The River

Shenandoah River, Virginia

The river is real and metaphorical at the same time. Or, perhaps, a shade or two off the instant. It is real only before and after the photograph. When I look through the lens, I’m already behind the times and separate from my river. When I look at the photograph, I am further removed in time and space — there and not there. Being as if. Not being as one.

Such musings are more or less obvious. But what is not so obvious is that the river terrorizes me and makes me laugh with joy and fate as well. Or, perhaps, a shade or two this side of terror and omen. I laugh thinking about all the other people through time who have looked at rivers and seen things like that. Metaphors and such. Poetic phrases both profound and banal.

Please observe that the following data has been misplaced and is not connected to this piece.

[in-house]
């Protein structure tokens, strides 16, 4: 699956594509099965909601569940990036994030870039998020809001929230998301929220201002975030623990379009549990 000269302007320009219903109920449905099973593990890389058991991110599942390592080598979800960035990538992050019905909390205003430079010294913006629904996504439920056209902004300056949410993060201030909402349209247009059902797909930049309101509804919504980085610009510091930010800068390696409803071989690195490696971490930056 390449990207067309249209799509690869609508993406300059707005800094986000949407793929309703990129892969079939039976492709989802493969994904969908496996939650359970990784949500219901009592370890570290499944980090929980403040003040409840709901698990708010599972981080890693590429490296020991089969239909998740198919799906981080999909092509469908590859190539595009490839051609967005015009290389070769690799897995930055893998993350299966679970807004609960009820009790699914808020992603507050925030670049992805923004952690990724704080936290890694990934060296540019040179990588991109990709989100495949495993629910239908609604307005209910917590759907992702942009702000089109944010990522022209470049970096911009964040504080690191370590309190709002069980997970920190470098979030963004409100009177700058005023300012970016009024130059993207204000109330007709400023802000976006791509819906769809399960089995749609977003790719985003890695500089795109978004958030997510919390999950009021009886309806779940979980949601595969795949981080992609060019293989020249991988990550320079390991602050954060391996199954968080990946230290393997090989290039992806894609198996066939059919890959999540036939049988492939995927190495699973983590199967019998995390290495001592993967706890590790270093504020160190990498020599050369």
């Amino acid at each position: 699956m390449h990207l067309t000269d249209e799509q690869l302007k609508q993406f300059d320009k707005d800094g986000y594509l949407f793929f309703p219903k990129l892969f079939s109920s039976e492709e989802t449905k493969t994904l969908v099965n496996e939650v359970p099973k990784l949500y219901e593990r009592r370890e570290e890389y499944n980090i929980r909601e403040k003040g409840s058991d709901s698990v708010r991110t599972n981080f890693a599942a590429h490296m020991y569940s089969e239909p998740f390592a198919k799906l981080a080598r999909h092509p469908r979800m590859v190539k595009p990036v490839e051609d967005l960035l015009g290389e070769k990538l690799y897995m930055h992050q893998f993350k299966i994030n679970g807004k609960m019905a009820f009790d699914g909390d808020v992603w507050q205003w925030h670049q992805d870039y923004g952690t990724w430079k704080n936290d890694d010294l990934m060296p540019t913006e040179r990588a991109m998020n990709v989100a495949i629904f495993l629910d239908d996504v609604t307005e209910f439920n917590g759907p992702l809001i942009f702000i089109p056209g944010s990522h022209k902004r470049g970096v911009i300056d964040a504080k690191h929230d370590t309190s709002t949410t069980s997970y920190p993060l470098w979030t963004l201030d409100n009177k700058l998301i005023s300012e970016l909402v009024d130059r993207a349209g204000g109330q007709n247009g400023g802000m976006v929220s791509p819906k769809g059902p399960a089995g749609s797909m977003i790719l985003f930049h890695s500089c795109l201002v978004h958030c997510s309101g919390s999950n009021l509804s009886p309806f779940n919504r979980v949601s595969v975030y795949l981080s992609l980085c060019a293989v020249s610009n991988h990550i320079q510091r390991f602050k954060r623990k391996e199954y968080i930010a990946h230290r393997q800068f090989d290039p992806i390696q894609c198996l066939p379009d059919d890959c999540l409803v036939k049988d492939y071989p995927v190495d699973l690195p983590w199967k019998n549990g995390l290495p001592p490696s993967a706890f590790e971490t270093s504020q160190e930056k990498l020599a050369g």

Isn’t it curious that people would spend even one second thinking about anything but the lush green, blue, brown and grey colors, and the shadows and shapes spreading across the world? Isn’t it curious that people would be there, witnessing that beauty, the fresh, windy smells, the haunting quiet split by the sound of birds and the rolling river, and want to change it all into something else?

I must admit that the need to capture, frame, crop, sharpen and compose in various ways speaks to a much larger problem. I know the river is greater than I am. I know the sky, the trees, the grass and every wild, natural life — all of it is greater than I am. And I know that it is immortal in a sense, and I am not in a sense. And that realization is the birth of Art. Or something opposed to Art. Something designed to still deep waters and keep us amused, oblivious.


The River
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